Action-adventure game Fe is, without a doubt, one of the most well-made, thought-provoking games of the year so far. The narrative it tells is one that strongly relates back to the real world and our relationship with nature, and both the gameplay experience and audio and visual presentation is done excellently. Though it has an occasional small issue, those never last long.
Story: Resist home invaders
In Fe, you play as the small animal, "Fe." Practically nothing about Fe is known aside from the fact that it lives in an unnamed Nordic forest that teems with vibrant life. It quickly becomes apparent that Fe is nothing but an individual in a wider, grander ecosystem. Everything coexists in a harmonious balance.
However, this natural wonder is threatened by a new force: dark, violent beings known only as "Silent Ones." Constructed purely out of black metal and armed with the ability to put any living being into stasis, the Silent Ones ruthlessly hunt down any creatures they can find. It's up to you to find a way to fight back.
I believe the Silent One creatures are a metaphor for humanity. As we advance in the modern age, we put stress on the natural ecosystems found on Earth. Often, the damages we cause are never taken into consideration. This is very similar to the Silent Ones in the sense that they, too, are happy to devastate an environment as long as it suits them. We may not be scary looking, but we may as well be to the animals that suffer from our actions.
Gameplay: Charming and terrifying all at once
Most of Fe's gameplay focuses on platforming segments, puzzle solving, and interacting with creatures around you, both friendly and hostile. Peaceful animals can be communicated with by singing to them; match their pitch and tone, and they'll be inclined to assist you to reach areas otherwise inaccessible.
Hostile creatures, though, are trickier. Silent Ones and other predators can easily kill you if you make a lot of noise or get seen, so you have to stealthily sneak around them. If they have an item you need, you'll have to find a way to trick them into dropping it. This type of gameplay truly makes you feel vulnerable, and I love that. Nature is not always a kind place, and only those with the adequate wits will find ways to survive.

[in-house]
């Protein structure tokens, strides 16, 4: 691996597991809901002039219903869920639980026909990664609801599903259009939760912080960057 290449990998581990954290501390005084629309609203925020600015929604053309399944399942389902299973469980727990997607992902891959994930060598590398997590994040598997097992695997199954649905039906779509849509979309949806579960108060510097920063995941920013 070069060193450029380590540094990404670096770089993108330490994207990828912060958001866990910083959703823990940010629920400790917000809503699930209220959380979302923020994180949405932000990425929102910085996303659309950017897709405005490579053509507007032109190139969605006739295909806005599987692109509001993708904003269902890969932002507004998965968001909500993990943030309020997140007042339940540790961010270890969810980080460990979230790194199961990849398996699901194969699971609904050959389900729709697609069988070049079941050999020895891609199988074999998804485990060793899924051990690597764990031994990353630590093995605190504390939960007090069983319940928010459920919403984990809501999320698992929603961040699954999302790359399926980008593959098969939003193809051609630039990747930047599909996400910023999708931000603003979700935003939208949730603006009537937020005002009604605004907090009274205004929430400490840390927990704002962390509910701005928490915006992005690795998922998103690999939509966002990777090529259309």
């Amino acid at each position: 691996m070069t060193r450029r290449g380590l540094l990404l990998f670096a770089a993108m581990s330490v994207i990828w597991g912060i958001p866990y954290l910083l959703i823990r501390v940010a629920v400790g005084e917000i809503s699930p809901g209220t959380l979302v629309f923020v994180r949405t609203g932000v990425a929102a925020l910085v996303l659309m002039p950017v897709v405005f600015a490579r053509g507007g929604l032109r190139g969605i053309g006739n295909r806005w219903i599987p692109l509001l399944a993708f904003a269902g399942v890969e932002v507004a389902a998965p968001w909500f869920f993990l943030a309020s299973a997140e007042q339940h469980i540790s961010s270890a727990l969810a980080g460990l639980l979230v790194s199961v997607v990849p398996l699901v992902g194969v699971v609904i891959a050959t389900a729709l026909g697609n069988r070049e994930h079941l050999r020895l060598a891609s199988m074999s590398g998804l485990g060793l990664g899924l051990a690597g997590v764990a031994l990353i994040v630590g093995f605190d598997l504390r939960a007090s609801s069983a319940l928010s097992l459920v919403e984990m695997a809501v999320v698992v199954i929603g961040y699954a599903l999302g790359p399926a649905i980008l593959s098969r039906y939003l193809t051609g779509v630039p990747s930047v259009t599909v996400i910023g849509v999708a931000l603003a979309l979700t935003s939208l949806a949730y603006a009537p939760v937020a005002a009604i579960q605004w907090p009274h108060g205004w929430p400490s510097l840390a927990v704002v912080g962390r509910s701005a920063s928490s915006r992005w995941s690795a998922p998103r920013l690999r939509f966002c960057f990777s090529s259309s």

The only flaw in the gameplay lies in the occasionally confusing level design. Sometimes it can be a little troublesome to find the way to your next objective, even if you call upon a bird friend to show you a hint. However, it's never terrible, and after a few minutes you'll eventually see where to go.
Presentation: Phenomenal is an understatement
If there's ever a video game that will silence those who think games aren't art, it will be Fe. It's difficult to even describe just how utterly beautiful it is. The stylized visuals will make your jaw hit the floor, and you'll be getting chills down your spine from the absolutely superb musical score.
Colorful, vibrant, elegant, gorgeous — these are all adequate adjectives for Fe. But none of them truly do it justice.
Fe for Xbox One review conclusion
A thoughtful story, mind-blowing visuals and music, and fun and engaging gameplay come together in Fe to create 2018's first masterpiece. Seriously, you need to play this.
- Thought-provoking story.
- Engaging gameplay.
- Phenomenal presentation.
- Occasionally confusing levels.
Fe is available on Xbox One for $19.99.
This review was conducted on an Xbox One, using a copy provided by the publisher.
Brendan Lowry is a Windows Central writer and Oakland University graduate with a burning passion for video games, of which he's been an avid fan since childhood. You'll find him doing reviews, editorials, and general coverage on everything Xbox and PC. Follow him on Twitter.